Monday, January 16, 2012

Capture Gratitude/Counting to 1000 gifts


“There is no event so common place but that God is present within it, always hidden, always leaving you room to recognize Him or not to recognize Him.”  Fredrick Buechner

I posted this picture on facebook yesterday with a comment about living MLK's dream - little black boys holding hands with little white boys, "as brothers."
I got a very insightful comment from my friend Robert, first questioning whether MLK really dreamed of white families adopting black children (nope.), and then sharing a blog post about Martin Luther King's legacy (the short version: He didn't just make speeches and march. He ended the terror of life for African Americans, especially in the South. But I'd love it if you'd go read the whole post.)

I really enjoyed reading this perspective, as well as a guest post from a fellow transracial adoptive parent on one of my favorite blogs, Rage Against the Minivan.

The truth is that I've always admired Martin Luther King, Jr. Like everyone else who gets MLK day off, I'm thankful for a holiday. And even being white, I am thankful that I grew up in the post-civil rights era south. The pre-civil rights south is a place and time I'd rather not think about.  I care about racial equality. And I truly believe that we are all of equal value to the Lord, regardless of our skin color. Our laws should reflect and enforce this. I want my children to grow up valuing differences in race and culture, and want to expose them to as many different peoples and cultures as possible.

But the reality is that Martin Luther King Jr.'s legacy was relatively meaningless to me until it was personal.

Additionally, I didn't intentionally buy books showing people of different colors until I knew I had a child of color coming home to live with us. Before adopting, I made choices on parks, libraries, and outings based on convenience. Now that we're a transracial family, I'm making deliberate choices. I'm looking into parks, libraries, and outings that will allow our family to interact with many different people - not the entirely white-bread world of southwest Lincoln.

I wish that I'd been deliberate about these things before. I think they are almost as important for my older two boys as for my Ugandan born son.  As someone who has travelled the world and prides herself on valuing culture and differences, I wish it didn't take adopting a black child to really kick me into educating my family in multicultural issues.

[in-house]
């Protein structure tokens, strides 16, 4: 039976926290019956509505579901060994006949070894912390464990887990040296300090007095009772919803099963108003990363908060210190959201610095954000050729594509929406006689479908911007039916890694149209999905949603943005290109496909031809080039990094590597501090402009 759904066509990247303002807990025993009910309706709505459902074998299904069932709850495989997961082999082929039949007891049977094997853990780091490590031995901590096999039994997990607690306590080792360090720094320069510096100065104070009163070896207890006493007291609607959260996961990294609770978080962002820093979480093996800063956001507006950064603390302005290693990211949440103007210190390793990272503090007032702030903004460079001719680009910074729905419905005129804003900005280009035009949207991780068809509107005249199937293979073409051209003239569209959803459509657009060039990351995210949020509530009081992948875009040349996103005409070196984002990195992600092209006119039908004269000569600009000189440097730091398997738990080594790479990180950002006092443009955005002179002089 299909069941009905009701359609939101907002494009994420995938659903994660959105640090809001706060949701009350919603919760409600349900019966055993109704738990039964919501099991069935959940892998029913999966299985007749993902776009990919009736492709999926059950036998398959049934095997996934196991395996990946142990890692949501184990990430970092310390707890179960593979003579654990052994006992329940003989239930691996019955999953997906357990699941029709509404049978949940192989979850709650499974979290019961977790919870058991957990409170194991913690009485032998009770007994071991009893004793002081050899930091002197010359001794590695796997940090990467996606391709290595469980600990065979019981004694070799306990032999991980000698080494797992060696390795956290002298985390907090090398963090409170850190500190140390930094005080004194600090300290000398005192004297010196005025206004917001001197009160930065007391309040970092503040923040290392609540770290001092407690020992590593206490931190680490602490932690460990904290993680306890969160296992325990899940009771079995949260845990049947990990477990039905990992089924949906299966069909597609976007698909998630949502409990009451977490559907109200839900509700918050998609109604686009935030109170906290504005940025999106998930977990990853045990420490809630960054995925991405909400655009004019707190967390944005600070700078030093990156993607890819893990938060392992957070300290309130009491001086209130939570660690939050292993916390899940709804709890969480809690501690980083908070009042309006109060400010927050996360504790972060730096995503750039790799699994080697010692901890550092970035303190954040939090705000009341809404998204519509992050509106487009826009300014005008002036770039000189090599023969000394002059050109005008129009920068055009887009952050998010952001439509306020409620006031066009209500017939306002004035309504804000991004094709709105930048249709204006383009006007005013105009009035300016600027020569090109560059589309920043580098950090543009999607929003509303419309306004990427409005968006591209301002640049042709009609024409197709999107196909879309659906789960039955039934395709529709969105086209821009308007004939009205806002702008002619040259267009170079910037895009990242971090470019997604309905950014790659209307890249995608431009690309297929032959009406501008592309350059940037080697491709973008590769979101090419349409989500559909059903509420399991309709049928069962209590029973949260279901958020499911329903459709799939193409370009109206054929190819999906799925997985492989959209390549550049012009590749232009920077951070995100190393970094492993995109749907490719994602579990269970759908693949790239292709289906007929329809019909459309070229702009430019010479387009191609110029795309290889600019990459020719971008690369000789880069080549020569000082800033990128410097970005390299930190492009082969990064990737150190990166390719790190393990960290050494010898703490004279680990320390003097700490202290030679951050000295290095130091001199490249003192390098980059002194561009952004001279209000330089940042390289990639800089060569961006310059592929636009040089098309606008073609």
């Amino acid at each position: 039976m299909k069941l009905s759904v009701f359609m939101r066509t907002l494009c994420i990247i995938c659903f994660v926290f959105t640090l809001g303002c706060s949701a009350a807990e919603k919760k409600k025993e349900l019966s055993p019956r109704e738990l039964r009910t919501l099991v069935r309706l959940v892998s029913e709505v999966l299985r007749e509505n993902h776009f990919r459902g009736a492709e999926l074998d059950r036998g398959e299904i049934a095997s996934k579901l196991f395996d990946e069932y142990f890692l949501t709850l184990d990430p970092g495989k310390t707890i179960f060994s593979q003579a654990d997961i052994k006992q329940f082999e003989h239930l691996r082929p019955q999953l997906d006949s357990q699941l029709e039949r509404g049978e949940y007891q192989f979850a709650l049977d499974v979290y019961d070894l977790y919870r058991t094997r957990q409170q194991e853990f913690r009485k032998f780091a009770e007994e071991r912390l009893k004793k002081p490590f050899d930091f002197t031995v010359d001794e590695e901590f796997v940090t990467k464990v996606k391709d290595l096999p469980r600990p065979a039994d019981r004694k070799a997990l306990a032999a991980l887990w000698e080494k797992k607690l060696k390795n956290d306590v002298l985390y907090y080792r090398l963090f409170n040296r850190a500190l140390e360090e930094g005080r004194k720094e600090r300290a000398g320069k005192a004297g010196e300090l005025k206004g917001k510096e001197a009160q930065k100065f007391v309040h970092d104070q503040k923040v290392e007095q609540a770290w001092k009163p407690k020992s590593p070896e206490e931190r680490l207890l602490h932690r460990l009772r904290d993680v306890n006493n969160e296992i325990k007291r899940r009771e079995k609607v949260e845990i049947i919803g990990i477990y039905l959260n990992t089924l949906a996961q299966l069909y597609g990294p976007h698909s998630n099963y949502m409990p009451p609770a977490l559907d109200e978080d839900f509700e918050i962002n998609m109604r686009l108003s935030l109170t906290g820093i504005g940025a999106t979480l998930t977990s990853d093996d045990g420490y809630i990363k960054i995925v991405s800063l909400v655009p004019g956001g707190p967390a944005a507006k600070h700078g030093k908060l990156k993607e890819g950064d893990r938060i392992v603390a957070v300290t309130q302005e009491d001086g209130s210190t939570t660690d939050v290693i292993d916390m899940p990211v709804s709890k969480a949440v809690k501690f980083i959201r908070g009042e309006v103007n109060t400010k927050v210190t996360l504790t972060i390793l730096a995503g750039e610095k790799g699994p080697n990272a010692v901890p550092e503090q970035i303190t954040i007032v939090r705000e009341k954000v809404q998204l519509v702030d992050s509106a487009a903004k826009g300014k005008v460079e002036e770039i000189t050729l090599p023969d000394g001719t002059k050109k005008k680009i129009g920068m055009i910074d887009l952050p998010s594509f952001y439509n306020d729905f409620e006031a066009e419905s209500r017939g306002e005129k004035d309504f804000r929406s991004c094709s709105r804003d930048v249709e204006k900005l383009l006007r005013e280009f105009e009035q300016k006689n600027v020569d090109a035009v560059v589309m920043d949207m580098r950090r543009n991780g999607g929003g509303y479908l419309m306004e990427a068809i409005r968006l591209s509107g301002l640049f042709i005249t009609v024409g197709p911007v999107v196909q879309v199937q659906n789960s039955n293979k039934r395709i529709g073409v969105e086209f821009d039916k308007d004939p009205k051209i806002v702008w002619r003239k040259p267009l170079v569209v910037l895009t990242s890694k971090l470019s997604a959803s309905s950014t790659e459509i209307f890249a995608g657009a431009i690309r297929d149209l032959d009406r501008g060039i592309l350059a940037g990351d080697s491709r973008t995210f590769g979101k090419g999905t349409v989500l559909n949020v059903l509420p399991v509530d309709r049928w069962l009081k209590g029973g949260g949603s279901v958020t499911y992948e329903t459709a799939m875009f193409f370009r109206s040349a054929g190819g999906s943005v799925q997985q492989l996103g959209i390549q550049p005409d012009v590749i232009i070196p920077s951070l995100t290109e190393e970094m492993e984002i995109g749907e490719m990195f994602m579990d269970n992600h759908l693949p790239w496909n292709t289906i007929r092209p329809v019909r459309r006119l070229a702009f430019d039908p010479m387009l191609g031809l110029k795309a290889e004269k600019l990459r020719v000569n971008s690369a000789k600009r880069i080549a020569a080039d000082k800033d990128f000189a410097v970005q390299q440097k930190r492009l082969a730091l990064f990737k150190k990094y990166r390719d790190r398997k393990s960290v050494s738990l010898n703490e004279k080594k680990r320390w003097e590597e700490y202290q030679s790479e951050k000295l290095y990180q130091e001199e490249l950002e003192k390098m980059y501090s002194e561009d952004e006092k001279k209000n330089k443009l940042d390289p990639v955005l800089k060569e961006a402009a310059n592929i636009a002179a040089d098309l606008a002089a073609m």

But. I am thankful that I'm thinking about these things now. I am thankful for friends who push my thinking, particularly in the area of race and civil rights. I don't want to go with the flow of our culture. And while I'll never fully understand the experience of being a person of color in the US (or anywhere else), I am thankful that now "multicultural education" isn't just an issue of political correctness. It is personal.



When we first got home from Uganda, MM used "HOT!" for both hot and cold. He's finally learned the difference:

Thanks in large part to ice cream...

29. BIG BAGS (and free things)
When I first started reading craft blogs, I entered every giveaway that came along. And then I realized that they are ALWAYS coming along. And usually you have to follow a new blog (I have two many already), or post about it on facebook (and I already post about plenty.)

I quite entering giveaways (even though I did win a pretty sweet necklace from one of the first craft blogs I read) with just a few exceptions. I really love all of the Noonday Collection, but can't spend that kind of money on accessories (even for a good cause), so I've tried to win giveaways on several friends blogs (no luck, so far.)

But just before I left for Africa, another of my favorite craft blogs had a giveaway to Mixed Bag Designs. I can't really resist bags, plus Little Bit Funky doesn't make you jump through any hoops for her giveaways - you just have to comment. So I entered. And I won. Yay! I even got the bags before leaving for Africa, and used one of them as my diaper bag/carry on (they're laminate, so it's great for travel.)

My favorite, however, is the large weekender. I haven't had any weekends away (and likely won't for a while yet.) But it was GREAT for hauling things around over the holidays. Here it is loaded up for a day at my in-laws "watching" football. It has PJs for all three boys for the ride home, MM's lotions, chips for the dip I brought to share, my knitting, plus my Kindle. Matt is insistent that I have more than enough bags (and I really do), but I sure am thankful for this one :).


Sometimes I think our family is just not suited to Basketball. We're a bunch of hotheads, and I feel like basketball brings out the worst in Matt & Luke. Every basketball season is another chance for us to stretch and grow (publically. I wouldn't mind the growth so much if it were in the privacy of our own home). Sometimes I think we should just move on to other sports - but Luke LOVES basketball, and we NEED the chance to grow. So I'm  thankful. But especially that though yesterday's game was a very close loss, everyone in my family kept our cool. Luke played hard, but wasn't super mad at himself after the game - that, my friends, is a victory.

31. MY MOM
 This should be #s31 - 100 or something. But my mom is here for a while, meeting her newest grandboy and getting the chance to love on all her Nebraska boys. I love having her here.